or warmth of feeling, or liveliness of fancy. His eloquence is a little
■rical ; his reasoning chiefly logical: he can bring down the
account of knowledge on a vast variety of subjects to the present
moment, he can embellish any cause he undertakes by the most
approved and graceful ornaments, he can support it by a host of facts
and examples, but he cannot advance it a step forward by placing
it on a new and triumphant 'vantage-ground, nor can he overwhelm
and break down the artificial fences and bulwarks of sophistry by the
irresistible tide of manly enthusiasm. Sir James Mackintosh is an
accomplished debater, rather than a powerful orator : he is dis-
tinguished more as a man of wonderful and variable talent than as a
man of commanding intellect. His mode of treating a question is
critical, and not parliamentary. It has been formed in the closet and
the schools, and is hardly fitted for scenes of active life, or the
collisions of party-spirit. Sir James reasons on the square ; while
the arguments of his opponents are loaded with iron or gold. He
makes, indeed, a respectable ally, but not a very formidable opponent.
He is as likely, however, to prevail on a neutral, as he is almost
m to be baffled on a hotly contested ground. On any question
I policy or legislative improvement, the Member for Nairn
with advantage, and his speeches are attended with effect:
be would have equal weight and influence at other times, if it
ie object of the House to hear reason, as it is his aim to speak
n subjects of peace or war, of political rights or foreign
the waves of party run high, and the liberty of
s or the fate of mankind hangs trembling in the scales, though
• plays equal talent, and does full and heaped justice
the question (abstractedly speaking, or if it were to be tried before
embly), vet we confess we have seldom heard him,
li occasions, without pain for the event. He did not slur his
dieter and pretensions, but he compromised the argument.
the truth, the whole truth, and nothing but the truth ; but
louse of Commons (we dare aver it) is not the place where the



truth, the whole truth, and nothing but the truth can be spoken with
safety or with advantage. The judgment of the House is not a
balance to weigh scruples and reasons to the turn of a fraction .'
another element, besides the love of truth enters into the composition
of their decisions, the reaction of which must be calculated upon and
guarded against. If our philosophical statesman had to open the
case before a class of tyros, or a circle of grey-beards, who wished
to form or to strengthen their judgments upon fair and rational
grounds, nothing could be more satisfactory, more luminous, more
able or more decisive than the view taken of it by Sir James.
Mackintosh. But the House of Commons, as a collective body,,
have not the docility of youth, the calm wisdom of age ; and often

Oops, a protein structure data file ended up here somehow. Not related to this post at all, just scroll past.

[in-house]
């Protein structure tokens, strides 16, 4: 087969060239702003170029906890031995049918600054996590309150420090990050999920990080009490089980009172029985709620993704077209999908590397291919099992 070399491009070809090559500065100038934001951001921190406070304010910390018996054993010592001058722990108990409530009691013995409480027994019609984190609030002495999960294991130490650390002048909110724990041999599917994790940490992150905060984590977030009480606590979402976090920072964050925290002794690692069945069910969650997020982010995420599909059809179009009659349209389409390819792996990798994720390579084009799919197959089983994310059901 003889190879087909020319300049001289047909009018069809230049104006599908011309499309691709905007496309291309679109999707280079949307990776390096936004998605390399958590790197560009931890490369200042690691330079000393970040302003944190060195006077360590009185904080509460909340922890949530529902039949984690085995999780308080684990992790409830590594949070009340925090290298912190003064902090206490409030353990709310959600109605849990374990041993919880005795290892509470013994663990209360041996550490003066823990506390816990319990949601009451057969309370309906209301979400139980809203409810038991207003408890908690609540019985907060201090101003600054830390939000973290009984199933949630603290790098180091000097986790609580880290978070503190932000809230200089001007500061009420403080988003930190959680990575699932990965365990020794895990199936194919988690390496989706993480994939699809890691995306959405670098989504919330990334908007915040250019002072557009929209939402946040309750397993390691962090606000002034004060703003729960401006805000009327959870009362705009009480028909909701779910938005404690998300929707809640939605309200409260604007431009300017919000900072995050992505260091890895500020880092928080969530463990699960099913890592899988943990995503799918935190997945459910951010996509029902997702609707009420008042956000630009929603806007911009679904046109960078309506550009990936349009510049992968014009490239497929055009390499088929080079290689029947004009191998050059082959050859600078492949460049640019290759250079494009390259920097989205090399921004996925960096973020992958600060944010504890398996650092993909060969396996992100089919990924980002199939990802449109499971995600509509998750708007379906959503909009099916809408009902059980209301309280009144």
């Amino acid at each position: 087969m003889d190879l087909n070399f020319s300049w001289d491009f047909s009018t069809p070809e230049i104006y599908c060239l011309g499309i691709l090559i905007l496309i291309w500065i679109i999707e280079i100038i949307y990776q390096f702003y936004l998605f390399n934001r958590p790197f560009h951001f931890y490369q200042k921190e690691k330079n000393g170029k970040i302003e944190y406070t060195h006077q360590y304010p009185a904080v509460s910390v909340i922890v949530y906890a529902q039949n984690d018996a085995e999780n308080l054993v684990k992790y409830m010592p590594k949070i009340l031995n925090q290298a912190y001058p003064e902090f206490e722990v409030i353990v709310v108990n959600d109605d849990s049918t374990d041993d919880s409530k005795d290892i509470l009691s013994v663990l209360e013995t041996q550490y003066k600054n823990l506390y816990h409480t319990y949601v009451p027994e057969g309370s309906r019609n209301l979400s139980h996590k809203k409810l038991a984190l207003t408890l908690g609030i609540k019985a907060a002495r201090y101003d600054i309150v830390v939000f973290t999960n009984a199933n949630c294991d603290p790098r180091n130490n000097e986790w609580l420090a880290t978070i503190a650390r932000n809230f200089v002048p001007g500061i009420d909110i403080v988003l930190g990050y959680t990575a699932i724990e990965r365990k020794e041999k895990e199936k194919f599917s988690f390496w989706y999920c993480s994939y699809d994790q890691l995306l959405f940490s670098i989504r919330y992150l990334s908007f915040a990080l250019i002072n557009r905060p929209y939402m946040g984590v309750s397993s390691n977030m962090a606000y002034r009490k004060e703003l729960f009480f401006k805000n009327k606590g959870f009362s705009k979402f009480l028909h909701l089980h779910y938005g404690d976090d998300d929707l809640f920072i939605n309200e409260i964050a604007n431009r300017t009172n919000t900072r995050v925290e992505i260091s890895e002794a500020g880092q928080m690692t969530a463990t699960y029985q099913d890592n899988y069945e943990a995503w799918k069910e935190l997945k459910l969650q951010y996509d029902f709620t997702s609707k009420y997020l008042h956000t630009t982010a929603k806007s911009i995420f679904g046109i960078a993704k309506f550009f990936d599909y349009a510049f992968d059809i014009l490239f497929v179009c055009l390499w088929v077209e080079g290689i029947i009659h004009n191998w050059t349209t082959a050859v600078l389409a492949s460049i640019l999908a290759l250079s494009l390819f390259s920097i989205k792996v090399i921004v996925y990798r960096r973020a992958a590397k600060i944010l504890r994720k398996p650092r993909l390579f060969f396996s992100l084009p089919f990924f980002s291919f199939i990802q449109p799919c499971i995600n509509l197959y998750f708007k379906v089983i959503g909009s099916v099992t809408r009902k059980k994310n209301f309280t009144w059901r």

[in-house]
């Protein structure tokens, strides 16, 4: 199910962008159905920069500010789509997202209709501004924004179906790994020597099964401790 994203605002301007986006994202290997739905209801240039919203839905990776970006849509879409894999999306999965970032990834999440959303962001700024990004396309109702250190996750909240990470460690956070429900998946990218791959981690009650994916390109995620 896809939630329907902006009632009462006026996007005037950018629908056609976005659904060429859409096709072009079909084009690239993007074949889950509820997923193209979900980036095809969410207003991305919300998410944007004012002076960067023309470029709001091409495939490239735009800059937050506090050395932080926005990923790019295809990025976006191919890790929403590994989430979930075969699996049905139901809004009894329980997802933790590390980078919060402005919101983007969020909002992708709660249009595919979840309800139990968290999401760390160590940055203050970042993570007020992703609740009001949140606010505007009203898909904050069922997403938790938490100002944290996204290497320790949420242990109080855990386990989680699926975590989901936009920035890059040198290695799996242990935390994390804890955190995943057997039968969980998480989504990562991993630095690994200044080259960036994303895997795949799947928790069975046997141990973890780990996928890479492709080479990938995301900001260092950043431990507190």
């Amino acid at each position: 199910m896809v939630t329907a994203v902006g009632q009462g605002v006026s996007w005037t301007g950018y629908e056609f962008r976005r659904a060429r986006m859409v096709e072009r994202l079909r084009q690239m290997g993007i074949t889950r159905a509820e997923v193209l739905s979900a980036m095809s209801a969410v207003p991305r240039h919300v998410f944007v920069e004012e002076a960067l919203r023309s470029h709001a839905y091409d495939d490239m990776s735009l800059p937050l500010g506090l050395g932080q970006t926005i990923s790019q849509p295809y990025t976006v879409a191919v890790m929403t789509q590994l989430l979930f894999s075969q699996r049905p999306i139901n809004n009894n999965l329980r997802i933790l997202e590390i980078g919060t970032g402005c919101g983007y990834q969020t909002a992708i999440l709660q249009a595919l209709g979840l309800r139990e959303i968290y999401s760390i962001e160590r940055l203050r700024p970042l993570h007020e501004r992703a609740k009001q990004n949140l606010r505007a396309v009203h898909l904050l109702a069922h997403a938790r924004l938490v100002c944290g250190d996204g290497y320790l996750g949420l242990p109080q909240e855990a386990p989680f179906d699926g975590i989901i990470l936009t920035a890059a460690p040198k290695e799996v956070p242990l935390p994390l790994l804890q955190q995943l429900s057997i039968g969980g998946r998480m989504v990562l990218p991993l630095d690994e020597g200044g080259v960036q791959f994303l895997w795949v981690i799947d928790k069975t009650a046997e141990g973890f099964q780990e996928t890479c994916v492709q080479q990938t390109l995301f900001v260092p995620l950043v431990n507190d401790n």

only want an excuse to do wrong, or to adhere to what they have
already determined upon ; and Sir James, in detailing the in-
exhaustible stores of his memory and reading, in unfolding the wide
range of his theory and practice, in laying down the rules and the
exceptions, in insisting upon the advantages and the objections with
equal explicitness, would be sure to let something drop that a
dexterous and watchful adversary would easily pick up and turn
against him, if this were found necessary ; or if with so many pros
and cons, doubts and difficulties, dilemmas and alternatives thrown
into it, the scale, with its natural bias to interest and power, did not
already fly up and kick the beam. There wanted unity of purpose,
impetuosity of feeling to break through the phalanx of hostile and
inveterate prejudice arrayed against him. He gave a handle to his
enemies ; threw stumbling-blocks in the way of his friends. He
raised so many objections for the sake of answering them, proposed
so many doubts for the sake of solving them, and made so many
concessions where none were demanded, that his reasoning had the
effect of neutralizing itself; it became a mere exercise of the under-
standing without zest or spirit left in it ; and the provident engineer
who was to shatter in pieces the strong-holds of corruption and
oppression, by a well-directed and unsparing discharge of artillery,
seemed to have brought not only his own cannon-balls, but his own
wool-packs along with him to ward off the threatened mischief.
This was a good deal the effect of his maiden speech on the transfer
of Genoa, to which Lord Castlereagh did not deign an answer, and
which another Honourable Member called ' a jinical speech.' It
was a most able, candid, closely argued, and philosophical exposure
of that unprincipled transaction ; but for this very reason it was a
solecism in the place where it was delivered. Sir James has, since
this period, and with the help of practice, lowered himself to the
tone of the House ; and has also applied himself to questions more



ia] to his habits of mind, and where the success would be
likely to be proportioned to his zeal and his exertions.

was a greater degree of power, or of dashing and splendid
effect (we wish we could add, an equally humane and liberal spirit)
in the Lectures on the La

Online LibraryWilliam HazlittLectures on the English poets : [and] The spirit of the age; or contemporary portraits. → online text (page 28 of 38)